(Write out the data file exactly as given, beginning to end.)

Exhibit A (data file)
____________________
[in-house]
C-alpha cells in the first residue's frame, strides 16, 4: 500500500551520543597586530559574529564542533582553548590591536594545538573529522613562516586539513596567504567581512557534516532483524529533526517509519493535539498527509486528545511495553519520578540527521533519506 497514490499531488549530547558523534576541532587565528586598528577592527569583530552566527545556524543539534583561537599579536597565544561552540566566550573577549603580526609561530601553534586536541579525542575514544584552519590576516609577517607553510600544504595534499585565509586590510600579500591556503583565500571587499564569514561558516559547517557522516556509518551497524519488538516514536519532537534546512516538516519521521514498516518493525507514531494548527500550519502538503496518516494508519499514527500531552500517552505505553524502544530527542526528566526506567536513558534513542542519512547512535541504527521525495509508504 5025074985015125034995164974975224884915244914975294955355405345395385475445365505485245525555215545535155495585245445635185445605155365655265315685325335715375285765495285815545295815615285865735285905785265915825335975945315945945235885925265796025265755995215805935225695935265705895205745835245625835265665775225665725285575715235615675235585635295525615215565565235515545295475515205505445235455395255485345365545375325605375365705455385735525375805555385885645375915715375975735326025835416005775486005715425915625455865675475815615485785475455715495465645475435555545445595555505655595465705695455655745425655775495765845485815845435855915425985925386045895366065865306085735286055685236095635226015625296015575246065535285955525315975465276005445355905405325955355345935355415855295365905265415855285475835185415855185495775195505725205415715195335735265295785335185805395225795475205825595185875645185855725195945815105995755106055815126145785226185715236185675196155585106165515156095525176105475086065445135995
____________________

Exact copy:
[in-house]
C-alpha cells in the first residue's frame, strides 16, 4: 500500500551520543597586530559574529564542533582553548590591536594545538573529522613562516586539513596567504567581512557534516532483524529533526517509519493535539498527509486528545511495553519520578540527521533519506 497514490499531488549530547558523534576541532587565528586598528577592527569583530552566527545556524543539534583561537599579536597565544561552540566566550573577549603580526609561530601553534586536541579525542575514544584552519590576516609577517607553510600544504595534499585565509586590510600579500591556503583565500571587499564569514561558516559547517557522516556509518551497524519488538516514536519532537534546512516538516519521521514498516518493525507514531494548527500550519502538503496518516494508519499514527500531552500517552505505553524502544530527542526528566526506567536513558534513542542519512547512535541504527521525495509508504 5025074985015125034995164974975224884915244914975294955355405345395385475445365505485245525555215545535155495585245445635185445605155365655265315685325335715375285765495285815545295815615285865735285905785265915825335975945315945945235885925265796025265755995215805935225695935265705895205745835245625835265665775225665725285575715235615675235585635295525615215565565235515545295475515205505445235455395255485345365545375325605375365705455385735525375805555385885645375915715375975735326025835416005775486005715425915625455865675475815615485785475455715495465645475435555545445595555505655595465705695455655745425655775495765845485815845435855915425985925386045895366065865306085735286055685236095635226015625296015575246065535285955525315975465276005445355905405325955355345935355415855295365905265415855285475835185415855185495775195505725205415715195335735265295785335185805395225795475205825595185875645185855725195945815105995755106055815126145785226185715236185675196155585106165515156095525176105475086065445135995